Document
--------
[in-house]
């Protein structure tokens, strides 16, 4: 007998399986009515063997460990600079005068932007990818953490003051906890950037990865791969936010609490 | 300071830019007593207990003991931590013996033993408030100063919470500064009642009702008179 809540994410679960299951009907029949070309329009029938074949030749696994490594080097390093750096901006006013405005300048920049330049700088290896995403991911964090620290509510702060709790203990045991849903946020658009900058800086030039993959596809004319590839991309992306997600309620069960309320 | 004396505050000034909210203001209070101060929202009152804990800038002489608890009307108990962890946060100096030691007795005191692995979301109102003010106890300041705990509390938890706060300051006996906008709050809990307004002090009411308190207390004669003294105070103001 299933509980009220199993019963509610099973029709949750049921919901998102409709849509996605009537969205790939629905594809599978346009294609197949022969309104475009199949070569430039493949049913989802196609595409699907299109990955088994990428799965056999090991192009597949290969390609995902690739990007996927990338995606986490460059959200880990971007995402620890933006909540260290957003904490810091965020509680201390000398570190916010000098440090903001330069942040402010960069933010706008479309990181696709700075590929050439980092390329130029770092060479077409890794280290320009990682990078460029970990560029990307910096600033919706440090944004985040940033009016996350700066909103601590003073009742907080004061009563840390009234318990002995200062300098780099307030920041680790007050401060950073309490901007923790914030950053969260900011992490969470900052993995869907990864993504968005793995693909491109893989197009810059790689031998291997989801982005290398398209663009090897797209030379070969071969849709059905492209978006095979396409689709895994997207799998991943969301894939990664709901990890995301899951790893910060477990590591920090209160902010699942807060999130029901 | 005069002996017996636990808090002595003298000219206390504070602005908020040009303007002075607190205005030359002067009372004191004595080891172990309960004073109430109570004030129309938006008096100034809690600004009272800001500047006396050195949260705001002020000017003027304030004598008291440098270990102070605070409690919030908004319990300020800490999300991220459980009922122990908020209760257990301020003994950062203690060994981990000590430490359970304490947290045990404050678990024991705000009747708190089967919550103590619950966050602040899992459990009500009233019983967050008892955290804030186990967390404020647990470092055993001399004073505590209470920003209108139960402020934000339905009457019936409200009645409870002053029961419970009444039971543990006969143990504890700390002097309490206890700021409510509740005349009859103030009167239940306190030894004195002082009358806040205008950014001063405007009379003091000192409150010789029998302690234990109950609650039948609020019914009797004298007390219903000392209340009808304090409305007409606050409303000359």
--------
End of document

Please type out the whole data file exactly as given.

[in-house]
């Protein structure tokens, strides 16, 4: 007998399986009515063997460990600079005068932007990818953490003051906890950037990865791969936010609490 | 300071830019007593207990003991931590013996033993408030100063919470500064009642009702008179 809540994410679960299951009907029949070309329009029938074949030749696994490594080097390093750096901006006013405005300048920049330049700088290896995403991911964090620290509510702060709790203990045991849903946020658009900058800086030039993959596809004319590839991309992306997600309620069960309320 | 004396505050000034909210203001209070101060929202009152804990800038002489608890009307108990962890946060100096030691007795005191692995979301109102003010106890300041705990509390938890706060300051006996906008709050809990307004002090009411308190207390004669003294105070103001 299933509980009220199993019963509610099973029709949750049921919901998102409709849509996605009537969205790939629905594809599978346009294609197949022969309104475009199949070569430039493949049913989802196609595409699907299109990955088994990428799965056999090991192009597949290969390609995902690739990007996927990338995606986490460059959200880990971007995402620890933006909540260290957003904490810091965020509680201390000398570190916010000098440090903001330069942040402010960069933010706008479309990181696709700075590929050439980092390329130029770092060479077409890794280290320009990682990078460029970990560029990307910096600033919706440090944004985040940033009016996350700066909103601590003073009742907080004061009563840390009234318990002995200062300098780099307030920041680790007050401060950073309490901007923790914030950053969260900011992490969470900052993995869907990864993504968005793995693909491109893989197009810059790689031998291997989801982005290398398209663009090897797209030379070969071969849709059905492209978006095979396409689709895994997207799998991943969301894939990664709901990890995301899951790893910060477990590591920090209160902010699942807060999130029901 | 005069002996017996636990808090002595003298000219206390504070602005908020040009303007002075607190205005030359002067009372004191004595080891172990309960004073109430109570004030129309938006008096100034809690600004009272800001500047006396050195949260705001002020000017003027304030004598008291440098270990102070605070409690919030908004319990300020800490999300991220459980009922122990908020209760257990301020003994950062203690060994981990000590430490359970304490947290045990404050678990024991705000009747708190089967919550103590619950966050602040899992459990009500009233019983967050008892955290804030186990967390404020647990470092055993001399004073505590209470920003209108139960402020934000339905009457019936409200009645409870002053029961419970009444039971543990006969143990504890700390002097309490206890700021409510509740005349009859103030009167239940306190030894004195002082009358806040205008950014001063405007009379003091000192409150010789029998302690234990109950609650039948609020019914009797004298007390219903000392209340009808304090409305007409606050409303000359």